Sergey Kovalenko assesses the board as follows: “Such simplifications are typical for boards of the 60s, but, in my opinion, this is also normal for wartime. The colors look early. In any case it is interesting board. Some of evacuated Leningrad factory could make this board, for example.”
What was Leningrad Factory No. 8, and could it have made chessboards amidst the devastating siege?
According to Russian sources unearthed by Sergey, Leningrad Factory 8 was an electromechanical plant launched in 1934. It produced radio broadcasting equipment, charging stations, welding units, related boxes and coils. In July 1941, it merged with the Molotov Telephone plant into a single enterprise, and much of the plant’s equipment and personnel were shipped to Molotov, which was renamed Perm in 1957, a large industrial center on the Kama River and near the Ural Mountains. The joint plant in Molotov began operation in September 1941 located on the site of the former confectionary plant Red Ural, and was renumbered as Plant No. 629. In May 1942, a woodworking operation was added to the joint plant. Among its products were wood boxes for military telephones manufactured at the plant.
There is no evidence that either Sergey or I could find of what, if anything, any remnants of Plant No. 8 remaining in Leningrad may have produced. According to Wikipedia, “86 major strategic industries were evacuated from the city. Most industrial capacities, engines and power equipment, instruments and tools, were moved by the workers. Some defense industries, such as the LMZ, the Admiralty Shipyard, and the Kirov Plant, were left in the city, and were still producing armor and ammunition for the defenders.” According to the Museum of the Siege of Leningrad, “upon the outbreak of hostilities, the leading enterprises of Leningrad were reoriented to produce weapons and ammunition. In January 1942, at the most critical time of the blockade, 22 enterprises produced more than 100 types of military equipment, weapons, ammunition, communications equipment, instruments, and so on.”
Based on this information, two possibilities present themselves for the origins of the Leningrad Factory No. 8 board. The first is that it was manufactured in Leningrad by remnants of the plant remaining there after the bulk of its productive assets were evacuated to Molotov. It is conceivable that these remnants continued to manufacture military phones for use by the besieged defenders, and that scraps from the phone boxes were used to fashion some crude chess boards. Communications equipment is among that believed to have been made there during the siege. But there is no direct evidence of woodworking to have continued there, and it seems unlikely that scraps from the production of military phones were used to make luxury goods when thousands were freezing to death for lack of fuel, even under Stalin.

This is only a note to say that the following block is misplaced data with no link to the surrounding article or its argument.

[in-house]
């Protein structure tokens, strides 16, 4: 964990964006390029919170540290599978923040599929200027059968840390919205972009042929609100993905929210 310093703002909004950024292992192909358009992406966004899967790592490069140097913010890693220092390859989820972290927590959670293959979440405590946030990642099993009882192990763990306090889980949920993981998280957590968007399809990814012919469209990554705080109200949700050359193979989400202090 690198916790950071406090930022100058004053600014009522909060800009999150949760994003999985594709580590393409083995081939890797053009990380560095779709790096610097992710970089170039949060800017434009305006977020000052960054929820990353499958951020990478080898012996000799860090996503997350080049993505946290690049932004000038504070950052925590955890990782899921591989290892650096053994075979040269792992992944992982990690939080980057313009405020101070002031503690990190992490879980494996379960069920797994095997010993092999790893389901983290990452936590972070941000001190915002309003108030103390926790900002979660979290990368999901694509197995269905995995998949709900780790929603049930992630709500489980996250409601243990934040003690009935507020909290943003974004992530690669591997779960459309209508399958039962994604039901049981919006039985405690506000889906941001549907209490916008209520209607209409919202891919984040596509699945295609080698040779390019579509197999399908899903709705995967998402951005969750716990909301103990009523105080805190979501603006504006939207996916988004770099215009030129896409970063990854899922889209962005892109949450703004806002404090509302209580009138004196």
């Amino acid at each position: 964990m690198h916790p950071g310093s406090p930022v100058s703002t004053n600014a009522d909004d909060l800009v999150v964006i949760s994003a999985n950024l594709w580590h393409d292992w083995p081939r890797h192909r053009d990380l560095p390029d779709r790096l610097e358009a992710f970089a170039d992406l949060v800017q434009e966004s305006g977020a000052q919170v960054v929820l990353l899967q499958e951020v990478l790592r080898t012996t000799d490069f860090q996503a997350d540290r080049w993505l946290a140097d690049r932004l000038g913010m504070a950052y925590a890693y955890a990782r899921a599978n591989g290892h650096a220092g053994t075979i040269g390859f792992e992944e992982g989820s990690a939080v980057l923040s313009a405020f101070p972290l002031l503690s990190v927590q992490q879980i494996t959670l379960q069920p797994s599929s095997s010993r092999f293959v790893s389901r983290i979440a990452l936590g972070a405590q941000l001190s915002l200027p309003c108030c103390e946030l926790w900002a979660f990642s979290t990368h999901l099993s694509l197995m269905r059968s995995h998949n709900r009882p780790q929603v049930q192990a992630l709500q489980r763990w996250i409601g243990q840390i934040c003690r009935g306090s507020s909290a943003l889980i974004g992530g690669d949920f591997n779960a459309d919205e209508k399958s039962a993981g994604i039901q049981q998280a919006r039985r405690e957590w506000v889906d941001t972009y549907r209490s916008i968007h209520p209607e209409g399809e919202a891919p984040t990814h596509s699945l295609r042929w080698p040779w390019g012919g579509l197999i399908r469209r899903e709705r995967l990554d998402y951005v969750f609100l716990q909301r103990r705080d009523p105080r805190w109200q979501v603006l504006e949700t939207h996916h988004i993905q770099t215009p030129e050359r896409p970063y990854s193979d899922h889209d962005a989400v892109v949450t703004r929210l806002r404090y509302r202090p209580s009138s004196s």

The second possibility is that the stamps from Leningrad Factory No. 8 traveled to Molotov with the bulk of the plant’s other assets, and were used to stamp chessboards made in the merged plant’s woodworking shop from scraps from the production of wooden boxes for military phones, even though the joint plant had been relocated and renumbered. I find this possibility more plausible than the first.
Finally, a third possibility must be considered. That is that the stamp inside my board is not from Factory No. 8, but Factory No. 3. Russian sources tell us that Leningrad Factory No. 3 began making gramophone records in the mid-1930s and children’s toys and radios in the late 1930s, but lacked its own woodworking shop. For this reason, as well as the circumstances of the siege outlined above, I find it unlikely to have been the manufacturer of my chessboard.
This slender, elegant set with wide bases incorporates a design that originated in the 1930s, but it is highly unlikely that it was turned and carved in besieged Leningrad, even though it has several discernable links to that city. The board that housed it when it came to me bears stampings literally telling us it was made by Leningrad Factory 8 during the siege, but there are good reasons not to interpret them literally. More plausibly, the stamps evacuated Leningrad in 1942 with the bulk of the plant’s productive assets, only to be used in Molotov, their new home near the Urals, and were affixed to a board made from by the Molotov plants woodworking shop from scraps of plywood left in the production of boxes for military telephones. Many thanks to Sergey Kovalenko for sharing his research and thoughts on this curious case.